To Do and Not To Do

Last year, I didn’t go to Good Food Fest Chicago due to a very frustrating mix up with them. This year, I just… didn’t.

It’s a little odd, I have to say. Last year was easier. I was sustained in my not going by my sheer frustration with FamilyFarmed.Org, who puts on the conference. This year, I made no conscious decisions and ended up not going. And, as it arrives here in Chicago, I find myself with a few regrets. But only a few.

My main interest and passion, when it comes to Good Food Fest, is the food policy summit. And, if I’d thought about it more, I maybe would have gone to just that. But, by now, I’m scheduled to work. And that’s a better choice, I think.

My relationship with food politics & policy is strained, frankly. I haven’t really figured out how to live the life I want to live, much less how to move and act and push for policies that make sense. I want to learn and to mingle with people who also want to improve the food situation, which is why I’ve attended so many food related cons over the years.

But I’m becoming disillusioned “the movement.” I’ve learned a lot. I’ve watched others learn. And, frustratingly, I’ve seen completely out of touch comments that folks don’t see as problematic, or worse laud as fantastic. It’s exhausting. And incredibly discouraging.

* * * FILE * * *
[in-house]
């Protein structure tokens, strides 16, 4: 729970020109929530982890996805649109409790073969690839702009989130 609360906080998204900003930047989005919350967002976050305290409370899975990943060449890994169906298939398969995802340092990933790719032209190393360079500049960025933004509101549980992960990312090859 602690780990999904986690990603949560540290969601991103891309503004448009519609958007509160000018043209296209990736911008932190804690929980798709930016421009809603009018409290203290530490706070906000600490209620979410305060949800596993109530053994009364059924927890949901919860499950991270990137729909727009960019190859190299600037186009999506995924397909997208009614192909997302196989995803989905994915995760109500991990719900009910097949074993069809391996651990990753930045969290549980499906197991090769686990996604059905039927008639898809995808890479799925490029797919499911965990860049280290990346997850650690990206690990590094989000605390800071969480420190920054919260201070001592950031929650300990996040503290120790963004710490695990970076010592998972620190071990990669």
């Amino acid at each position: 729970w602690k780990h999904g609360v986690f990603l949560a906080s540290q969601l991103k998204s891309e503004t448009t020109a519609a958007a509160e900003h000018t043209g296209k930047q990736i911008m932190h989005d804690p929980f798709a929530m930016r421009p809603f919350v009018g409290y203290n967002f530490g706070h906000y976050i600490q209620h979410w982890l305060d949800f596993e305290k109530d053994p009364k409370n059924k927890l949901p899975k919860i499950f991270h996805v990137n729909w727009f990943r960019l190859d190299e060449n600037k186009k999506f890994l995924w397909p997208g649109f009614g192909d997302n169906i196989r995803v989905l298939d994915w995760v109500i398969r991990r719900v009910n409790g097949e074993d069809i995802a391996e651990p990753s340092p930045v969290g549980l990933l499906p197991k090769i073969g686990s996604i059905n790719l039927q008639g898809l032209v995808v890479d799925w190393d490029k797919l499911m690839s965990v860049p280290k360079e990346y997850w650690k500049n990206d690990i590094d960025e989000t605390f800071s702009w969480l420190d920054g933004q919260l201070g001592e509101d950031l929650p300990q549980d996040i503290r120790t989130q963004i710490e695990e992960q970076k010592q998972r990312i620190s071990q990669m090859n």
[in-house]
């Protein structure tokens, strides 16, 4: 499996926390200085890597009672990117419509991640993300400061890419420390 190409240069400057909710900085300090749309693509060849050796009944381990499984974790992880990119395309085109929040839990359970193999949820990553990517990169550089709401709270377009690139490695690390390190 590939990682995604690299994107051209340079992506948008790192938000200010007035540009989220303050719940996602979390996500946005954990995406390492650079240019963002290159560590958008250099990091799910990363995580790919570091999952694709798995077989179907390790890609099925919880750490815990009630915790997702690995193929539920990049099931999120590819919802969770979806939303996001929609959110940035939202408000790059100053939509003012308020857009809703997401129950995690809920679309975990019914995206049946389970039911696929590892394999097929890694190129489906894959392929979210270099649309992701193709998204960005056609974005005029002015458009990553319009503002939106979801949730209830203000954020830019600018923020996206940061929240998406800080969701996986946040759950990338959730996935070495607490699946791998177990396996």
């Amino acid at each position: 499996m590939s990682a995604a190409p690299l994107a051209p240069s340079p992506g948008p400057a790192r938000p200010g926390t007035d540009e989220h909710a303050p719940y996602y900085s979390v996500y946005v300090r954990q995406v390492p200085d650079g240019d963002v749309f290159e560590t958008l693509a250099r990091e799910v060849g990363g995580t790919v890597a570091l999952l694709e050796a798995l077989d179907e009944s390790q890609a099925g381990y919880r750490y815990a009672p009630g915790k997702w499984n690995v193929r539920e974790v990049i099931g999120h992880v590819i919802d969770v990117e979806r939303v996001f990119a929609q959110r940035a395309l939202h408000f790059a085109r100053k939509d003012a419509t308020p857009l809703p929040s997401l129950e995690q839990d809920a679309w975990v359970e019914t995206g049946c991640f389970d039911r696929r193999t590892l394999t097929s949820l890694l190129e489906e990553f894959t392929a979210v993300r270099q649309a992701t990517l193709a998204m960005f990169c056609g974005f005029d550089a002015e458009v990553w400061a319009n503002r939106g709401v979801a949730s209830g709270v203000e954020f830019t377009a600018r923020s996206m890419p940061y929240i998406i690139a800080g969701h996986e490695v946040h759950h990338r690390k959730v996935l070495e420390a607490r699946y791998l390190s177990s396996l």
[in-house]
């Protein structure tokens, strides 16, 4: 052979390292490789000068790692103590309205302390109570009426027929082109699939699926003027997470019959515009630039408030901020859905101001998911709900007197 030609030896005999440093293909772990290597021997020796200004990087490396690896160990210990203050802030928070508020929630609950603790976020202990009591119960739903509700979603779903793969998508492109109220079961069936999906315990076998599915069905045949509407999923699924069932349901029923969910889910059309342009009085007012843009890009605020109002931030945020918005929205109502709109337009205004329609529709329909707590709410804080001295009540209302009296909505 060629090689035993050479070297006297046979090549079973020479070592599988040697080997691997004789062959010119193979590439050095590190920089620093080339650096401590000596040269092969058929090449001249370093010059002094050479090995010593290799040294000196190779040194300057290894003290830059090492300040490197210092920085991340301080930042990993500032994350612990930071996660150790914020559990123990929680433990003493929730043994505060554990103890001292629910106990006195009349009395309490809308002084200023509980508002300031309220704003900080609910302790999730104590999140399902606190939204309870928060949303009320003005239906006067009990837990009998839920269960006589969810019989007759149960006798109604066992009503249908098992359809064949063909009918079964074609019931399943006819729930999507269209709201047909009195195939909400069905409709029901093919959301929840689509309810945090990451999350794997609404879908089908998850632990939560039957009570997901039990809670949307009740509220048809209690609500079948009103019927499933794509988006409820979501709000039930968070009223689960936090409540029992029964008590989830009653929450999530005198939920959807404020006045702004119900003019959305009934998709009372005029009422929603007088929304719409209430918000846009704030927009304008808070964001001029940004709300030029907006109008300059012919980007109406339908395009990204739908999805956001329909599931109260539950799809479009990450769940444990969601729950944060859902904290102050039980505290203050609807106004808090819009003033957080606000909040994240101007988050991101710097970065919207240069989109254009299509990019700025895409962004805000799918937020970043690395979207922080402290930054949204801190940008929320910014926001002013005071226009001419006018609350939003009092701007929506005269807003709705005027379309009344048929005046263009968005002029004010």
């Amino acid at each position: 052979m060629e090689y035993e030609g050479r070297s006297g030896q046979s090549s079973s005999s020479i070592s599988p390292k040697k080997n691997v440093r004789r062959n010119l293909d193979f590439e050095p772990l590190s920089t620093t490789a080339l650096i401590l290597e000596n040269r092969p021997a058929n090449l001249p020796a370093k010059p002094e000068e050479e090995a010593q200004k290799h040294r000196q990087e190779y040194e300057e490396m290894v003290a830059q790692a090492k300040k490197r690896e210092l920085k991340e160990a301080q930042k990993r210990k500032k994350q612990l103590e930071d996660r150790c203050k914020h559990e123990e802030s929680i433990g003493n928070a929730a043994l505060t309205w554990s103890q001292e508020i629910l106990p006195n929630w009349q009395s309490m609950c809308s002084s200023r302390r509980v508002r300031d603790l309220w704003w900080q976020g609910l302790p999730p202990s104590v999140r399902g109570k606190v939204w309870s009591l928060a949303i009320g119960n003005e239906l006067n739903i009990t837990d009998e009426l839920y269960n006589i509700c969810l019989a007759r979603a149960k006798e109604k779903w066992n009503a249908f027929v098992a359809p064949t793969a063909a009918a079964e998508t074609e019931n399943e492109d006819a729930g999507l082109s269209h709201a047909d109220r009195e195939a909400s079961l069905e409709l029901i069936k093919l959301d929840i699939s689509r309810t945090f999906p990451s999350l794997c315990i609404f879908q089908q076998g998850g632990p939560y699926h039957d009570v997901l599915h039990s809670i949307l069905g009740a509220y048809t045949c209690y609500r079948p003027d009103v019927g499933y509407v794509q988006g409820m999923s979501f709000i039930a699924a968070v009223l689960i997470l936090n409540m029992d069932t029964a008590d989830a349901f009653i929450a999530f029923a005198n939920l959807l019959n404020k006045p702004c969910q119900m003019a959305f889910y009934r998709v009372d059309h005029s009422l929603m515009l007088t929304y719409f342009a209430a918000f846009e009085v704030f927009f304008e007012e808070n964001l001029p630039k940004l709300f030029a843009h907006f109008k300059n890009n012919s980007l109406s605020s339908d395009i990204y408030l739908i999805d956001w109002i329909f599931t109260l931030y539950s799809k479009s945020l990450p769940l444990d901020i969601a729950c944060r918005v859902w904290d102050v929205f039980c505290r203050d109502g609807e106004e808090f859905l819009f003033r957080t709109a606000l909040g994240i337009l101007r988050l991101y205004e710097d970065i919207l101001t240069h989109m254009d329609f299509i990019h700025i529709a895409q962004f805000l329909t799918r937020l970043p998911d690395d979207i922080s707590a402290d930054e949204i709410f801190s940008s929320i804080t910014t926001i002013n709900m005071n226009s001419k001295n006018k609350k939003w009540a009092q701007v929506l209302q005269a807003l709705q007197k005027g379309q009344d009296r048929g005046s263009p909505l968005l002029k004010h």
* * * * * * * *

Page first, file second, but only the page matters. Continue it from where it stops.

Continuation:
But I also find it impossible to stop working toward being better and pushing for better. We all deserve better. We deserve access to healthful food. We deserve to know we’re not moving toward a post-antibiotic future.

So, while I can’t bring myself to go to Good Food Fest (or Edible Institute, for the same reasons) this year, or maybe not for awhile, I am trying to remember something I used to say a lot, and keep it in focus:

I envision social progress as, effectively, a wheel. In my head, it’s a wooden wagon wheel, but it could be a bike wheel or anything of the same nature. Everything is connected to everything else, and affecting one part is going to impact another part. It’s not going to move on it’s own, but it’s generally predisposed to move.

The way I see it, everyone is focused on moving the damn wheel, but it’s too big a wheel for anyone to move by themselves, or even to see completely, so we all end up pushing on one or two spokes that matter most to us, adding our weight to that of others also pushing on the same spokes. There’s plenty of us to focus on various spokes, so the wheel eventually moves.

Or so I fucking hope.

2 thoughts on “To Do and Not To Do

  1. Is that out-of-touch comment by the author of that rage-inducing patronizing “no time to cook” article? I should write a post about that when I’m in need of a good day’s rage.

    Good post, and I understand both your hope and disillusionment about our food future. Keep pushing that wheel and encouraging others to do the same. Maybe we’ll get there.

Comments are closed.